ScreenShotFromNewspaper How to Win at Content by Targeting a Niche

The Chicken Whisperer Drives Revenue

Andy’s listeners show up in droves and next thing you know they’re purchasing a dozen baby chicks, chicken coops, chicken feed, incubators, and poultry supplies galore. Andy easily sells 100 new chicks at an appearance, and sometimes they sell out fast. The typical chicken owner spends $144 on feed alone each year. That means if Andy brings in 300 new customers, he just drove more than $40,000 in annual revenue for each Tractor Supply he visits in one day (not to mention all the other stuff poultry enthusiasts purchase over the course of their chick’s lifetime). By the way, chickens can easily live eight to 10 years, which means that over the life of the chickens, Andy sells $400,000 worth of chicken feed at each store he visits.

Andy Schneider fills a content hole. One that drives real revenue where ever he goes.

Finding Your Audience’s Content Holes

In today’s online world, creating and distributing commodity content doesn’t drive measurable results. Filling a content hole does. You need to ask yourself what deep insight and information the most passionate people in your audience want and need? Ask yourself, if you dive deep into your audience’s interests, how can you be more relevant, more often? How does your brand really add value to their life? Who’s your Chicken Whisperer?

What if….

What if you filled a content hole for your audience? What would it mean to your business?

  • http://morekeynote.com/ tpldrew

    Thanks Jay and team for inviting me to post!

  • http://tommangan.net/ Tom Mangan

    Who knew there was a Chicken Whisperer? Great post.

    • http://morekeynote.com/ tpldrew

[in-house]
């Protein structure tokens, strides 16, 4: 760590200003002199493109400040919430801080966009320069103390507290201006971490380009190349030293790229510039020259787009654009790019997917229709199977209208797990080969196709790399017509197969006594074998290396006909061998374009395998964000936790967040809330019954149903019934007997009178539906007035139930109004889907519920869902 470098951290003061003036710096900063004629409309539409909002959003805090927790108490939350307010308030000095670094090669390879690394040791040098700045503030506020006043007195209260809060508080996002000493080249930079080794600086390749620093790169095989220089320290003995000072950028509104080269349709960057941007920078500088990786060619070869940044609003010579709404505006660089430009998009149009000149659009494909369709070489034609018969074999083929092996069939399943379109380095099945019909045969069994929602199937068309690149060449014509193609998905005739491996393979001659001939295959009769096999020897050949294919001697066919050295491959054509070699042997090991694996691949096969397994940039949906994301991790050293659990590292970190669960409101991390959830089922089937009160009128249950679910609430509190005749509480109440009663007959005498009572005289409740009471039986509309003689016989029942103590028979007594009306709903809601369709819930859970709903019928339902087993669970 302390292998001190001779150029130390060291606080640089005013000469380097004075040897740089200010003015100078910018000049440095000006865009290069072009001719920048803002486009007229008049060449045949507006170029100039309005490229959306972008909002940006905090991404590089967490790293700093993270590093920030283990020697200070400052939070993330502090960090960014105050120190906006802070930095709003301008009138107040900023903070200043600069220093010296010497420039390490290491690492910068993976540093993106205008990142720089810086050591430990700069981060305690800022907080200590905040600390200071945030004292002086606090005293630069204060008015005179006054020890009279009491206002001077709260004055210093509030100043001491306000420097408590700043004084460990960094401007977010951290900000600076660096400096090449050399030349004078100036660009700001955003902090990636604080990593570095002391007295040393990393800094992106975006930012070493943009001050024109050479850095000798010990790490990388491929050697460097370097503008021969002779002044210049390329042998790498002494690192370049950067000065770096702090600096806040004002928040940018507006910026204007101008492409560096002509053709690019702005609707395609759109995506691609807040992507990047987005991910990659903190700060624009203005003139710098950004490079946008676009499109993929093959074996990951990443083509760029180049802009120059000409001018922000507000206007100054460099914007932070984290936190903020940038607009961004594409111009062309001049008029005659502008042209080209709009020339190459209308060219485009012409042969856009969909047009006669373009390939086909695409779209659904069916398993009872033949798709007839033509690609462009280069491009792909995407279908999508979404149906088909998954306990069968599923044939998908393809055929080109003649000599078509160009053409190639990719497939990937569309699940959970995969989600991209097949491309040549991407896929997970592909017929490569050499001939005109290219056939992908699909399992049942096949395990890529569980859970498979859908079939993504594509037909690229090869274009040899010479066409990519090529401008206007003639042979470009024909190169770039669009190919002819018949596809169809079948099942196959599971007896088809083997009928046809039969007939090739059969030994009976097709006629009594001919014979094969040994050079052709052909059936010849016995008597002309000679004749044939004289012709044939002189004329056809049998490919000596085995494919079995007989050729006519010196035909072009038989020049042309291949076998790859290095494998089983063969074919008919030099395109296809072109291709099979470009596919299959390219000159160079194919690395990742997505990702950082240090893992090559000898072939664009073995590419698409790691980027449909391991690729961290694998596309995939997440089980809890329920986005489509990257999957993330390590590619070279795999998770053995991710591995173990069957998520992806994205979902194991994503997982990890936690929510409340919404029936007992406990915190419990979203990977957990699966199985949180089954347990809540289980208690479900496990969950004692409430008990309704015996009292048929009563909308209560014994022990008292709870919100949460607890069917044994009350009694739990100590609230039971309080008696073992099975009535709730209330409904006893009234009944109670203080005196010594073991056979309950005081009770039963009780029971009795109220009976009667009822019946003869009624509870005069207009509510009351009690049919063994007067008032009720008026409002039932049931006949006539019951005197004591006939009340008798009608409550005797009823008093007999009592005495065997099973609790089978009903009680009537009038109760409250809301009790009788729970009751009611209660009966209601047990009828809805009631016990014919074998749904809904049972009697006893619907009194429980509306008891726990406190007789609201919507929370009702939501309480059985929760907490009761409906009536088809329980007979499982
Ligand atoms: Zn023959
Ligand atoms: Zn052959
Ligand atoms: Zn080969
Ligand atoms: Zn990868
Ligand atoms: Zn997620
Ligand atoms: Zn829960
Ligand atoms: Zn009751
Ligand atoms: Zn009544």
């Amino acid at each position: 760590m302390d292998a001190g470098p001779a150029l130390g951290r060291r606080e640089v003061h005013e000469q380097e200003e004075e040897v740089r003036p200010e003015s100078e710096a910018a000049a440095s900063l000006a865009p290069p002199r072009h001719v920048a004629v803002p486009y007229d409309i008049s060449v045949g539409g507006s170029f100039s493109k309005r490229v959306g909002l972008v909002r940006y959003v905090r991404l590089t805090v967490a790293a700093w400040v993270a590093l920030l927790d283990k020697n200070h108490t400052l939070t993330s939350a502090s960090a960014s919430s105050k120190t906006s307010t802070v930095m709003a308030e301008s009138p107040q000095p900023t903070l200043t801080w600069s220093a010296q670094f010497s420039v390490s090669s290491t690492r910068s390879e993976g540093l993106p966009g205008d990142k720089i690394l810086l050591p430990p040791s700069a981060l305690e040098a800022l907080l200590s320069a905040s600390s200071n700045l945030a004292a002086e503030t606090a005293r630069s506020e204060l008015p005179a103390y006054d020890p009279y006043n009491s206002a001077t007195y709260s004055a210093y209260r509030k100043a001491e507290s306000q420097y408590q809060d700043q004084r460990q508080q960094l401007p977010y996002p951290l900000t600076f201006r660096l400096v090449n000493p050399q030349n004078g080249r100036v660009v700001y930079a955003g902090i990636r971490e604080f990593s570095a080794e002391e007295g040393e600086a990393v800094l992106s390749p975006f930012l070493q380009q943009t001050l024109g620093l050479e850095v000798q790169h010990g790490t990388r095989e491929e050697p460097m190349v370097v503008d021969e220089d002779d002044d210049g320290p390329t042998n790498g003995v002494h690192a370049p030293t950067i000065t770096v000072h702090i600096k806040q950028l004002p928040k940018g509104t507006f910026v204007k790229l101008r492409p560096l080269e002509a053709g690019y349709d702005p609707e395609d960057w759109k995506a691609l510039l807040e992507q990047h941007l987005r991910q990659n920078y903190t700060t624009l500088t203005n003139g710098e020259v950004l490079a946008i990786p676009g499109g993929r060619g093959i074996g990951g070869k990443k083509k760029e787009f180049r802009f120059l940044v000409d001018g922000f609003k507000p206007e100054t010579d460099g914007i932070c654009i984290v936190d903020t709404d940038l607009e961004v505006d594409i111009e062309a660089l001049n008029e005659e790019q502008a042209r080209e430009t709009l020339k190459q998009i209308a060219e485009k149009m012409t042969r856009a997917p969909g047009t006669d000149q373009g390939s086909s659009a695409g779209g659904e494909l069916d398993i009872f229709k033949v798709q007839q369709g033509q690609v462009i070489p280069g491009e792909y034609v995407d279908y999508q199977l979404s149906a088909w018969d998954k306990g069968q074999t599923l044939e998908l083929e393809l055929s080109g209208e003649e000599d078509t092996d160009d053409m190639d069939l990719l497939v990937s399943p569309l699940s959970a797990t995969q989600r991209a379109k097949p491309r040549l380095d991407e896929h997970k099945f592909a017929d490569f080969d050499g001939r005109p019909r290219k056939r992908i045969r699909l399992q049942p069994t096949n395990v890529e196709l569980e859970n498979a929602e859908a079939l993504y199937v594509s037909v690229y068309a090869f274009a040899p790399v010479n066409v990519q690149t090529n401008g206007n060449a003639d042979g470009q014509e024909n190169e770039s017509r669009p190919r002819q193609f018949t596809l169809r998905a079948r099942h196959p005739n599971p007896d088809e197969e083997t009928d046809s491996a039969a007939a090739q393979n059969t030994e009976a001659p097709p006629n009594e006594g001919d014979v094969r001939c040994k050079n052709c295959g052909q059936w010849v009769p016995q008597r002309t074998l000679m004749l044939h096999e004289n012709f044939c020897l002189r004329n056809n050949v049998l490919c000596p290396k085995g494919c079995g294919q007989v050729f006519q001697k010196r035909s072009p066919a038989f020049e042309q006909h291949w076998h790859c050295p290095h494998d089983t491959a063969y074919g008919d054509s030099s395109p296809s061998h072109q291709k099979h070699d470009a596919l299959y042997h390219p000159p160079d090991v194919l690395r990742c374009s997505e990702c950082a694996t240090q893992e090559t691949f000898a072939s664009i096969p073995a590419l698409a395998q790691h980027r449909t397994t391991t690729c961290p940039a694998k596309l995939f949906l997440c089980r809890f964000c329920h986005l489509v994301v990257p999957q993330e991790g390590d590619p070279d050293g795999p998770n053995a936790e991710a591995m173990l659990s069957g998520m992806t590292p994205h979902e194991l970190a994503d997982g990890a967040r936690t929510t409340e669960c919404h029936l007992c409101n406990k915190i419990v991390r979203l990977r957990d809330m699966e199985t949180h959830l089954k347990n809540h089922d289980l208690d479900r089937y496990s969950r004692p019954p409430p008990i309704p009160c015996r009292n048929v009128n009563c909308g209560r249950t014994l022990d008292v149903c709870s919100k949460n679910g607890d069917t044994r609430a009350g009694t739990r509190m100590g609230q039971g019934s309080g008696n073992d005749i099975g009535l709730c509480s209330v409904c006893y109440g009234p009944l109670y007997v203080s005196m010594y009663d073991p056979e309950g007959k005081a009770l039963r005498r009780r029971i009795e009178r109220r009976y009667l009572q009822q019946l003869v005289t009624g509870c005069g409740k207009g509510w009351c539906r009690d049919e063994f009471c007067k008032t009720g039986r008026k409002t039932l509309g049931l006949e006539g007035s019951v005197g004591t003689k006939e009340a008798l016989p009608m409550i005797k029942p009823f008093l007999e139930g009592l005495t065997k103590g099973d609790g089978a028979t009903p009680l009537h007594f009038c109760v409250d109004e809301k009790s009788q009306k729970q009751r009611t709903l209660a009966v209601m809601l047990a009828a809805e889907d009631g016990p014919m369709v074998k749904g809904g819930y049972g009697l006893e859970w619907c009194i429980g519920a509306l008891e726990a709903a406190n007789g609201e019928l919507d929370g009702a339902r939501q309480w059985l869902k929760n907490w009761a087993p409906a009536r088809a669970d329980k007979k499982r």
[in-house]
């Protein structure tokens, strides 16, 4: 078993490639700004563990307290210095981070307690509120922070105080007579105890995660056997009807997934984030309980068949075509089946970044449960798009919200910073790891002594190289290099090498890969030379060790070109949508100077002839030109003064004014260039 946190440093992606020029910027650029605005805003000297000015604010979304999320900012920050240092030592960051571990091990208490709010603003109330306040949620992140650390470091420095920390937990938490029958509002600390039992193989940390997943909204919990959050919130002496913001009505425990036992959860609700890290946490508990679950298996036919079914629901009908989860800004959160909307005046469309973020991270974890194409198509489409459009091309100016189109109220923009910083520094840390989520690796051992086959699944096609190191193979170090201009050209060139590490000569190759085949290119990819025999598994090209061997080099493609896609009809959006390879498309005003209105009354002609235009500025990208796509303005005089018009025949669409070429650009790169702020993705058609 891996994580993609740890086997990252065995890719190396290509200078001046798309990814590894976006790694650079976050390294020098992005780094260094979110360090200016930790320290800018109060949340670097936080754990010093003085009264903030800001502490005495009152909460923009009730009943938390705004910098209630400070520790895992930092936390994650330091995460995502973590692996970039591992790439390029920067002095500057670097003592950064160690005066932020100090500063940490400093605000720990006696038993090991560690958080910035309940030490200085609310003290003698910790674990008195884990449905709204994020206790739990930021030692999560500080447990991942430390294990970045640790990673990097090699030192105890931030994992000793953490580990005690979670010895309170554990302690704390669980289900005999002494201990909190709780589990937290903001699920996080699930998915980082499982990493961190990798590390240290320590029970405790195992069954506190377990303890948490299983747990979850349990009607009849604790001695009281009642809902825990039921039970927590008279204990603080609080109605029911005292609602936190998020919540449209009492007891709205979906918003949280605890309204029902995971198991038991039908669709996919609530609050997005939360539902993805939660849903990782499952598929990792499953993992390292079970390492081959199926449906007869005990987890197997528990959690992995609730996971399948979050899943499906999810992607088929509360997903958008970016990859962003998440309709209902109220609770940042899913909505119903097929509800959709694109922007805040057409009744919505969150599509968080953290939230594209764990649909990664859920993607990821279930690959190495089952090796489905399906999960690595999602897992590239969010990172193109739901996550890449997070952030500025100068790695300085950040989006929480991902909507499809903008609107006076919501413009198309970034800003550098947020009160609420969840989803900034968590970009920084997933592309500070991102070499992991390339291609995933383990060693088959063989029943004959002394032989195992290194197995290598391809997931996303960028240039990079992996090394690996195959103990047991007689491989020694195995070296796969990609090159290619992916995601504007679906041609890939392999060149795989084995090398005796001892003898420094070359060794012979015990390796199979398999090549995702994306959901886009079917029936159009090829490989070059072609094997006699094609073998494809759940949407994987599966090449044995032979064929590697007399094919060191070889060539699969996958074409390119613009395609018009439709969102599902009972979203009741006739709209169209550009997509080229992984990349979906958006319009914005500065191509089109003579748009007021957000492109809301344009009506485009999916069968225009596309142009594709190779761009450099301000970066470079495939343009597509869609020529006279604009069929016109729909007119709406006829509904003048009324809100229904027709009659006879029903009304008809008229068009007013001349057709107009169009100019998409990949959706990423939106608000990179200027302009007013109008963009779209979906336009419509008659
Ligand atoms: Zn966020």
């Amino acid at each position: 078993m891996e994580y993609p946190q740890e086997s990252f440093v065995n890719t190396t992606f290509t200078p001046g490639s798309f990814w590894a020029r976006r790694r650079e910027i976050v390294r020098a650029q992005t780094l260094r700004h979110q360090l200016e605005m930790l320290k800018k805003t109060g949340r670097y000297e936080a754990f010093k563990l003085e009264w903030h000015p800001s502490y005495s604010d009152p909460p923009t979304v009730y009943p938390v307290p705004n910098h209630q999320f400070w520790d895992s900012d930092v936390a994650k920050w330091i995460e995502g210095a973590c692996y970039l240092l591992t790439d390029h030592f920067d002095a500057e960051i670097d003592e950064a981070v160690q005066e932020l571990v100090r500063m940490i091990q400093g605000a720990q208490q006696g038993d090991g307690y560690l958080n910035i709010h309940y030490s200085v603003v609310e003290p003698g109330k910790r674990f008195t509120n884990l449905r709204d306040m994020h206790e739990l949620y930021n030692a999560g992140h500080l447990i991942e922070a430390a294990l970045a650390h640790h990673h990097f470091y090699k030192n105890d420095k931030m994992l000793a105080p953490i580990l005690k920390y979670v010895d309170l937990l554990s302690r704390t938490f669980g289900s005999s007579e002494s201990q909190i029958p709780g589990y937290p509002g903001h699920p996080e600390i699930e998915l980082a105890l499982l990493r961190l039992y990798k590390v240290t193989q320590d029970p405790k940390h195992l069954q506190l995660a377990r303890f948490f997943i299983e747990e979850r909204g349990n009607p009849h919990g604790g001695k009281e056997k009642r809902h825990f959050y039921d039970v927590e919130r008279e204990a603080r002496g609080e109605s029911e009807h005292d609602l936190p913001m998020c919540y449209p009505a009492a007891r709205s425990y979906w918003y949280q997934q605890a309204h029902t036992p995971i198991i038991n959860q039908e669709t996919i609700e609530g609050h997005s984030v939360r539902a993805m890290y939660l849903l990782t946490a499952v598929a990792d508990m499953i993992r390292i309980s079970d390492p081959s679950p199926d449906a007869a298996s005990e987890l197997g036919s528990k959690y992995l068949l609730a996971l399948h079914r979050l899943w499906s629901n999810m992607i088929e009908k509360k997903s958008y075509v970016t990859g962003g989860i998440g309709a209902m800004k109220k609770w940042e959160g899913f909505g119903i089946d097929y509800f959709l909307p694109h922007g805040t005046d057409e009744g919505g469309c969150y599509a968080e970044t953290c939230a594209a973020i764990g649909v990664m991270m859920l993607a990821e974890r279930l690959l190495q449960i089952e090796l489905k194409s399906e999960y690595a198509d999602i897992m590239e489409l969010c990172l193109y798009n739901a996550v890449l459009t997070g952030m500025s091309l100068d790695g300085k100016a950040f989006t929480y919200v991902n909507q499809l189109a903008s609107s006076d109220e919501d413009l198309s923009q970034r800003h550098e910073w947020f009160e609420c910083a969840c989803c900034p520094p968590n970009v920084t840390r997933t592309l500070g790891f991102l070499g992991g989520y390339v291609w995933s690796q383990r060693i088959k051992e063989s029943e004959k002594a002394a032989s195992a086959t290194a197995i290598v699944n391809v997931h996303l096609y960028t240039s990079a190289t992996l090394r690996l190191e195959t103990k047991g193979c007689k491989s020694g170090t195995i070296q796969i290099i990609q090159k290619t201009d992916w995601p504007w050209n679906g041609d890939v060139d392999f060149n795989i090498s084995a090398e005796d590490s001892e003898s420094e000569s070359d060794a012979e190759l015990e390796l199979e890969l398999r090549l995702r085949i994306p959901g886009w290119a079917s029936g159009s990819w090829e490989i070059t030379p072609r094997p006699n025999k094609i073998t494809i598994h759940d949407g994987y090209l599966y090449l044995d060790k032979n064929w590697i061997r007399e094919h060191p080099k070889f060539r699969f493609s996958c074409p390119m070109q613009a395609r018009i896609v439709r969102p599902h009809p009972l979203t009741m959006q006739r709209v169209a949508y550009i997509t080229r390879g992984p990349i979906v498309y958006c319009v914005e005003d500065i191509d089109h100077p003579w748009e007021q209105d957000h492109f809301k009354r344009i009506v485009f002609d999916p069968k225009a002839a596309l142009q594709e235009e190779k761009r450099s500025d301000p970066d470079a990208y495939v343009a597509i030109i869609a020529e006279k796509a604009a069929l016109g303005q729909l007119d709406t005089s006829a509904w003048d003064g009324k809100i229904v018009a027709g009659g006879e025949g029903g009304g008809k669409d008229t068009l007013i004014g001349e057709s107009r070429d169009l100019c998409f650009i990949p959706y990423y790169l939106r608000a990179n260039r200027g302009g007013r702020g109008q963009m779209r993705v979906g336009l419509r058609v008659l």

I know, right! So glad you enjoyed the post, Tom.

      – Andrew

      • http://tommangan.net/ Tom Mangan

        I was a newsman for over 20 years so my instinct is to always get the most interesting detail into the intro. I totally would’ve tied myself in knots trying to open with The Chicken Whisperer somehow.

        Did you think about that going that route when you were writing the piece? I’m always curious to find out why other people structure their blog posts in a certain order.

        • http://morekeynote.com/ tpldrew

          Tom,

          I was in the TV news business too! :)

          Yeah, leading with the Chicken Whisperer in that intro paragraph would have been great… :)

          To be honest, I wrote this for Jay months ago and I can’t remember if I tried or not. (But I should have.)

          Thanks so much Tom!

          – Andrew

  • Gillian Polard

    “Who is your chicken whisperer?” – great closing sentence that I will be repeating to myself for a long time!

    • http://morekeynote.com/ tpldrew

      Gillian,

      So glad it will stick with you!

      – Andrew

  • http://www.strategicpropositions.com Jose Palomino

    This gives me hope. And it’s the EXACT conversation we were having today during our marketing meeting. The good news is we had our “Ah-Ha!” moment about filling in the content gap for our market — now it’s time to do it!

    • http://morekeynote.com/ tpldrew

      Jose,

      So glad the timing was right!

      Let me know how your niche market turns out!

      – Andrew